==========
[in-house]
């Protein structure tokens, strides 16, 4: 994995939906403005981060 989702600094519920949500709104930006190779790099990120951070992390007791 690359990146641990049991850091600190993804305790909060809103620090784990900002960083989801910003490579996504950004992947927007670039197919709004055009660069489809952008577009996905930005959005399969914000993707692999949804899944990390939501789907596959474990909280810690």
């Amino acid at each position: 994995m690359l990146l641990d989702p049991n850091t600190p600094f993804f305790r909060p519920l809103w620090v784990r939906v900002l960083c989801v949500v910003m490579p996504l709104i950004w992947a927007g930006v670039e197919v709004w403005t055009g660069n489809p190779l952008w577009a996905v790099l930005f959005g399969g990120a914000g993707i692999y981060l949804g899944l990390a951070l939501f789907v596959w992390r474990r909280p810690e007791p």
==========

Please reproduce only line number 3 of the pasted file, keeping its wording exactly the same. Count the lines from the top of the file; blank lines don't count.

């Amino acid at each position: 994995m690359l990146l641990d989702p049991n850091t600190p600094f993804f305790r909060p519920l809103w620090v784990r939906v900002l960083c989801v949500v910003m490579p996504l709104i950004w992947a927007g930006v670039e197919v709004w403005t055009g660069n489809p190779l952008w577009a996905v790099l930005f959005g399969g990120a914000g993707i692999y981060l949804g899944l990390a951070l939501f789907v596959w992390r474990r909280p810690e007791p």